Experiencing The Ledbury in London is like taking a hike in the wild. For one, traveling there takes you out of Zone 1 and into raw Westbourne Park (or Notting Hill, depending on which line you’re taking), where the streets are mercifully quiet and the grass in the gardens of the low-rise housing developments is untrimmed. For another, the typically cheery London weather (read: rainy with biting winds) made my girlfriend K and I look like a pair of inept hipster hunter-gatherers after the brisk walk from the tube station to Ledbury Road. Then there was the food itself; each of the eight courses on our lunch tasting menu took us on a sojourn, past bubbling rivers, through pungent loam, into the very heart of some unnamed countryside.
I’d like to say that The Ledbury serves distinctly British cuisine, except I don’t quite know what the phrase ‘British cuisine’ means, exactly. My guess is it’s hearty, deeply engaging, almost rustic, as is befitting a country – and city, in London’s case – with such textured history. That’s what my meal that wet March Thursday felt like, though. If my dinner at Le Sergent Recruteur in Paris was amusingly cerebral, The Ledbury was an entirely different animal; earnestly and raucously so.
Quintessentially British? Perhaps, but Brett Graham isn’t a typical British chef, mostly because he’s Australian. Not that he doesn’t have any local cred. After a great start to his career in Newcastle (the other Newcastle) and Sydney, he moved to the less sunny pastures of England, where he’s been based for more than ten years now. It’s a well-oiled machine he’s running at The Ledbury – the restaurant earned the first of its two Michelin stars about a year after it opened in 2005, and was ranked 14th in last year’s San Pellegrino World’s 50 Best Restaurants list.
My tasting menu was low in pretension, but bursting with big-bellied flavor. Chef Graham’s technique is, as expected, faultless, but at all times he prefers to keep things understated to the point of anonymity. You don’t think about the beautiful knife-work when eating a delicate tartare of oyster, horseradish and dill, even though it was his idea to turn the slurptastic bivalve experience into something infinitely more refined; you don’t marvel at the masterful flame-grilling of mackerel, nor at the perfectly pickled vegetables on the plate, because you’re trying very hard not to eat the entire fillet in one glorious, oleaginous mouthful.
Other dishes, such as the curd of Buffalo milk from Hampshire (pictured above), let you appreciate the beauty of British produce. Wildly creamy, the curd sat below a thin layer of warm onion broth, which itself sat below a forager’s trio of mushroom, dill and onion, and was accompanied by thin fingers of toast with Saint-Nectaire cheese (see second image) from Auvergne and shaved black truffle. Quite simply the most outdoorsy dish of the meal, it was also my favorite. It reminded me of the garden of a family friend’s suburban London house I stayed at when I was ten, mossy and vibrant with all kinds of fungi and herbs.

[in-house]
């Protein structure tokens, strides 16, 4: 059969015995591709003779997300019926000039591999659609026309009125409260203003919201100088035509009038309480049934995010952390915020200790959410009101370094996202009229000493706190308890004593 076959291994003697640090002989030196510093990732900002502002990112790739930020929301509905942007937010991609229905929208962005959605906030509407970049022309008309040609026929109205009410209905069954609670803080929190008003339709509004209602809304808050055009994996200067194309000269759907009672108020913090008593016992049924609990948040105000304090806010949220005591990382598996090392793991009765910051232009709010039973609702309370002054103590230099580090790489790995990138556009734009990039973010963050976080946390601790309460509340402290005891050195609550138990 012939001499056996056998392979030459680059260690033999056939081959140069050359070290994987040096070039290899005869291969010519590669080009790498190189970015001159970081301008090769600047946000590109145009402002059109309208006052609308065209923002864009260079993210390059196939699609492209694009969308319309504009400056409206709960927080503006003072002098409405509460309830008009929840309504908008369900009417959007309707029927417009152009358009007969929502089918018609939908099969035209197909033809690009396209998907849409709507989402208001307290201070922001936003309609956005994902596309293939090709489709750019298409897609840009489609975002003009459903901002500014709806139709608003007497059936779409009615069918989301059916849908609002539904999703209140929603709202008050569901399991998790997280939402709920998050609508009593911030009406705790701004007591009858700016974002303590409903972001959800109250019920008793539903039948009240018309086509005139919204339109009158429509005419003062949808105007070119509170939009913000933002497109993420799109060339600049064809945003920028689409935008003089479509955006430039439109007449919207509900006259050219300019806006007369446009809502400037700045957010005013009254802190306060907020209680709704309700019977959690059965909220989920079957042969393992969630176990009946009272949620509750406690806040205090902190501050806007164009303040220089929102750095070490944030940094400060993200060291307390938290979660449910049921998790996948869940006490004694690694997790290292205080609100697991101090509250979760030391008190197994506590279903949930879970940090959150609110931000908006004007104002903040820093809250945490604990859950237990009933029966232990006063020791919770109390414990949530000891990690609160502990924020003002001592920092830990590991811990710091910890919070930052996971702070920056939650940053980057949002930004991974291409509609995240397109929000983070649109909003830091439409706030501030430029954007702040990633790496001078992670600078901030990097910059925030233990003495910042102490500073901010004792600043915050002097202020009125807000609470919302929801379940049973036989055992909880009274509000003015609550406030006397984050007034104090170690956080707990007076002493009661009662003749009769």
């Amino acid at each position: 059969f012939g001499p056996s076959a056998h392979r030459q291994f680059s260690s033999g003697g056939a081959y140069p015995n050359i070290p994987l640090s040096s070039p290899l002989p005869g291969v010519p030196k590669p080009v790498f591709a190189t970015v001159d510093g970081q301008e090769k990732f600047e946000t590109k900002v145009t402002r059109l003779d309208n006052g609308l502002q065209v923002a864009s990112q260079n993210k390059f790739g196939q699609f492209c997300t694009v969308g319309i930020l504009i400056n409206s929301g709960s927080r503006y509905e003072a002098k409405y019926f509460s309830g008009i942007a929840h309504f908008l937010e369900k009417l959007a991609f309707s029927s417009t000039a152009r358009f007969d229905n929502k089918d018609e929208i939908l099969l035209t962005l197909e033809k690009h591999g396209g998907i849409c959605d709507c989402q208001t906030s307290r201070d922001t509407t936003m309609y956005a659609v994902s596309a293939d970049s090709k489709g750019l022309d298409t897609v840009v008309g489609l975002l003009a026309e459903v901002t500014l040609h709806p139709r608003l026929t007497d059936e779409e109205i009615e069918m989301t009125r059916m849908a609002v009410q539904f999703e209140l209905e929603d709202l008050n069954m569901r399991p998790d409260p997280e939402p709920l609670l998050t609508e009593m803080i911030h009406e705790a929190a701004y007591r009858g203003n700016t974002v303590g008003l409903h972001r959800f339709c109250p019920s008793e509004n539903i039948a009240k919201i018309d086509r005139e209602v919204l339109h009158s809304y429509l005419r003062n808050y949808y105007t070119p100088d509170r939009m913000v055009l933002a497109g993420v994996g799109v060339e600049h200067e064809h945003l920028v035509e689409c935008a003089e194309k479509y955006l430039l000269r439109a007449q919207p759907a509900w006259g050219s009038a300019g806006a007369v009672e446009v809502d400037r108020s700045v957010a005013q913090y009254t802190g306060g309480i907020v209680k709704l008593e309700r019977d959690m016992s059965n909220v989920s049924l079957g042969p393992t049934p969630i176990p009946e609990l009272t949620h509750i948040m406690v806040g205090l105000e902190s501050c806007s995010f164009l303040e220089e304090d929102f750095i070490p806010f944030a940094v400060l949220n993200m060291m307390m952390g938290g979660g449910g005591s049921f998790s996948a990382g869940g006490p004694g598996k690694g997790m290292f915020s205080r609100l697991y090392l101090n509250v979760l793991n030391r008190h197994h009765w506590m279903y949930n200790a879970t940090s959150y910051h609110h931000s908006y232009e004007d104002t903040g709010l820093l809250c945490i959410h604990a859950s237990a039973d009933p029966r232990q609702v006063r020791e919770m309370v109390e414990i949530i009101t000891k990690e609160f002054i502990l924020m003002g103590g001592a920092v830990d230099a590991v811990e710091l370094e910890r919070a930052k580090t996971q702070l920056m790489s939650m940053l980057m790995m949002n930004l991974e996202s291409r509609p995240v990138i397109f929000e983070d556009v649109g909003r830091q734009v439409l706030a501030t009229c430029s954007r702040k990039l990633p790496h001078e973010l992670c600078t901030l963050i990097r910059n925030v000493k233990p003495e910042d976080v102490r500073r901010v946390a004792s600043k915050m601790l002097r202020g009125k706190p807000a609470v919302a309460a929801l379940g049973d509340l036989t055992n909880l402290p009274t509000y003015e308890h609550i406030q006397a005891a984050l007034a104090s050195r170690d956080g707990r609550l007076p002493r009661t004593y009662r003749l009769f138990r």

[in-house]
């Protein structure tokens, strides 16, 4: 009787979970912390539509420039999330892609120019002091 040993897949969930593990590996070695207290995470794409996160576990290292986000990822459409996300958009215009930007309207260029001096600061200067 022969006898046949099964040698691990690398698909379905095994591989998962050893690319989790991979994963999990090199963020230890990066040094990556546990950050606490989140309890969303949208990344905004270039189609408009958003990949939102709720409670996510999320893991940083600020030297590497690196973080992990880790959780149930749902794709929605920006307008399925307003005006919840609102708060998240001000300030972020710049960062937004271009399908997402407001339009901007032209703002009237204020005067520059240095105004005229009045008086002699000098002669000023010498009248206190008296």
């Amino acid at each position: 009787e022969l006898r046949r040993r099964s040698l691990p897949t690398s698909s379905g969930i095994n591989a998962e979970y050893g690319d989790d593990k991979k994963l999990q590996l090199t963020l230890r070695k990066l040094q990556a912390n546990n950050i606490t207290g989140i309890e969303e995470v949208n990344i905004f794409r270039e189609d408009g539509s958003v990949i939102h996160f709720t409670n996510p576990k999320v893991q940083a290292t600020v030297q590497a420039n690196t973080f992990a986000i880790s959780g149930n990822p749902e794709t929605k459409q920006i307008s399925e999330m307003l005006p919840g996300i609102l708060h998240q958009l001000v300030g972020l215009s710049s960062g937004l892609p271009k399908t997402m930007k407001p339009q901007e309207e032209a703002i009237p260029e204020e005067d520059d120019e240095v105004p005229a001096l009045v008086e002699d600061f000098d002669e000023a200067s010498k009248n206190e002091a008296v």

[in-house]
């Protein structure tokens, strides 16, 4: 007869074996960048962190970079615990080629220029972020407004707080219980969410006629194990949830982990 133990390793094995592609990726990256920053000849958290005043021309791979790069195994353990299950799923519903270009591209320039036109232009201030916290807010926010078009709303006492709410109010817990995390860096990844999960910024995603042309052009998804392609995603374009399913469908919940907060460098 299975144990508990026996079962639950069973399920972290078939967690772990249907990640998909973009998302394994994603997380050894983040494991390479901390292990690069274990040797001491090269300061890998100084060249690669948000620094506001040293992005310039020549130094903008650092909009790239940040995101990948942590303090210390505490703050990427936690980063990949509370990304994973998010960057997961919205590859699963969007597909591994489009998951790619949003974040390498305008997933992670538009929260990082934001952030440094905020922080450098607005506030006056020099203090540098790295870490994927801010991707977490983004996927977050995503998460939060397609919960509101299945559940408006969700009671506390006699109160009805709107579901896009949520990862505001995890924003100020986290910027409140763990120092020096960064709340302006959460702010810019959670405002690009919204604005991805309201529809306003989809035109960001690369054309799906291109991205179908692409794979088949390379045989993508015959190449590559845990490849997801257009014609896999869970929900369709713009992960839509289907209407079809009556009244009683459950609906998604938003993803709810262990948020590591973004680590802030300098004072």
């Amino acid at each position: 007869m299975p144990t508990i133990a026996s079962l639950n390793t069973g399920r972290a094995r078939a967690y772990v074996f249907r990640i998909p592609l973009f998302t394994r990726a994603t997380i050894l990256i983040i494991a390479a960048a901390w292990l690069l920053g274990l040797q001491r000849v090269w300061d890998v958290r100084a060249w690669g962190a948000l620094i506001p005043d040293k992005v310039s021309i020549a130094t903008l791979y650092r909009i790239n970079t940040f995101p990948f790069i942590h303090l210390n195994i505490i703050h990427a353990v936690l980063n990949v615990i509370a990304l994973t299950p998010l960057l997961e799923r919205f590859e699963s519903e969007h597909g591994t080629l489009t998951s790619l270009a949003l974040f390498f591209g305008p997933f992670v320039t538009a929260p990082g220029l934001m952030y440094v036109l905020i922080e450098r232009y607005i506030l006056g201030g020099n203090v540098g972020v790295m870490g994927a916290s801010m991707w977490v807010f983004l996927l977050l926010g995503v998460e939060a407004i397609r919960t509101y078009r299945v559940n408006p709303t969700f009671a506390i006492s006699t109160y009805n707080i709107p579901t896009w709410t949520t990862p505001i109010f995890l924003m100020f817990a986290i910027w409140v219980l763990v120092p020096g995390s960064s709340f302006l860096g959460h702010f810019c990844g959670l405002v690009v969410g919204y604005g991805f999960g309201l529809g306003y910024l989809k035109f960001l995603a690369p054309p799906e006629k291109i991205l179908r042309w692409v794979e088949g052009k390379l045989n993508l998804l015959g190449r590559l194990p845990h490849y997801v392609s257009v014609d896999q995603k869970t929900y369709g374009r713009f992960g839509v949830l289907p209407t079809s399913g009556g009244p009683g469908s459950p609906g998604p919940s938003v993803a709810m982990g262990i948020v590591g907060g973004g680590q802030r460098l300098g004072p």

Besides the occasional cheese and vegetable, chef Graham doesn’t venture too far from his current home country for inspiration. Sam, the excellent head waiter, was almost apologetic when he told us that the brilliant mustard-coloured leek that came with our grilled turbot (pictured below) was not from the United Kingdom, as is normally the case, but from France, due to issues with the crop quality at the time. He was less remorseful when he presented me a plate of medium-rare Berkshire muntjac daubed with a sauce of blood-red rhubarb. “You know Bambi? Well, that’s the exact breed of deer this is,” he told me, not without a slightly worrying hint of glee. I felt like an unpardonable carnivore as I wolfed down the thick, juicy ovals; a feeling compounded by the rather accusing eyes of K, who had ordered the vegetarian tasting menu. Nevertheless, it was a great unusual dish, a bestial shock to my beef-jaded palate.
The tail-end of my meal brought with it a series of treats. First, a complimentary glass of Recioto di Soave from Veneto, courtesy of our sommelier, who had persuaded me – rightly so – to take the plunge and order a glass of savoury Austrian Saint Laurent to keep me going through my lunch. Second, an additional dessert, a brown sugar custard so bloody good it made our previous one, and indeed, almost all other desserts, seem inadequate in comparison. And third, a quick chat with chef Graham himself in between preparations for dinner service. Chummy and completely egoless, he seemed genuinely interested in the restaurant scene in Asia, but work had foiled any attempts for an extended holiday. “I’m just too bloody busy, you know?”
Given The Ledbury’s success, it isn’t surprising. It takes a lot of time to source the best ingredients and mould them into a menu as chockfull of character as London showers and Sir John Soane’s Museum. It takes a lot of time to be an invisible guide, taking diners on a massively curated tour of the local and continental taste landscape, bringing them to all your familiar haunts, then stepping back to let them enjoy the moment.
Quintessentially British? Maybe.
127 Ledbury Road
Notting Hill, London, United Kingdom
Tel: +44 (0) 20 7792 9090
About Brandon Chew
Brandon Chew’s first memory is of him eating chicken rice at the dining table of his parents’ old flat. His second memory is of him politely asking for, and receiving, a second helping of fries at KFC, which taught him two things: manners gets you places, and fries are the most awesome food known to man. Brandon has just returned to Singapore from New York and is happily exploring the food scene here.